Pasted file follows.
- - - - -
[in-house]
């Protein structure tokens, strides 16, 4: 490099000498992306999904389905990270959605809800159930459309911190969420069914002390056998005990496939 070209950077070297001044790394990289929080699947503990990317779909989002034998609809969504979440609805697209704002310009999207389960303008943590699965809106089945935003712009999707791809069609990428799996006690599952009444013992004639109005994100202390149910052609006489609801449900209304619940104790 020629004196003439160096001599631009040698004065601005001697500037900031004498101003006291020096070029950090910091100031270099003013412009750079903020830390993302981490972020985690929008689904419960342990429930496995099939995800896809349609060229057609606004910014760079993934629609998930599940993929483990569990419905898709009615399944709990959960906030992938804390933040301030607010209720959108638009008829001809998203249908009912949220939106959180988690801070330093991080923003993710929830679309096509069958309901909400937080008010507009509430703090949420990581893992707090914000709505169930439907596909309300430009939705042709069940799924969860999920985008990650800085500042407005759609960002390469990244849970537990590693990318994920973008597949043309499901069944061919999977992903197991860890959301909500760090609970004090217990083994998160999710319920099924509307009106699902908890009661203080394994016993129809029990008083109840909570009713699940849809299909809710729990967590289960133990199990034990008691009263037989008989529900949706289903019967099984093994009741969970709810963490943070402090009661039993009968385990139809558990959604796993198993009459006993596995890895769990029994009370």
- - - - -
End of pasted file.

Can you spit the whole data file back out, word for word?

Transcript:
[in-house]
């Protein structure tokens, strides 16, 4: 490099000498992306999904389905990270959605809800159930459309911190969420069914002390056998005990496939 070209950077070297001044790394990289929080699947503990990317779909989002034998609809969504979440609805697209704002310009999207389960303008943590699965809106089945935003712009999707791809069609990428799996006690599952009444013992004639109005994100202390149910052609006489609801449900209304619940104790 020629004196003439160096001599631009040698004065601005001697500037900031004498101003006291020096070029950090910091100031270099003013412009750079903020830390993302981490972020985690929008689904419960342990429930496995099939995800896809349609060229057609606004910014760079993934629609998930599940993929483990569990419905898709009615399944709990959960906030992938804390933040301030607010209720959108638009008829001809998203249908009912949220939106959180988690801070330093991080923003993710929830679309096509069958309901909400937080008010507009509430703090949420990581893992707090914000709505169930439907596909309300430009939705042709069940799924969860999920985008990650800085500042407005759609960002390469990244849970537990590693990318994920973008597949043309499901069944061919999977992903197991860890959301909500760090609970004090217990083994998160999710319920099924509307009106699902908890009661203080394994016993129809029990008083109840909570009713699940849809299909809710729990967590289960133990199990034990008691009263037989008989529900949706289903019967099984093994009741969970709810963490943070402090009661039993009968385990139809558990959604796993198993009459006993596995890895769990029994009370």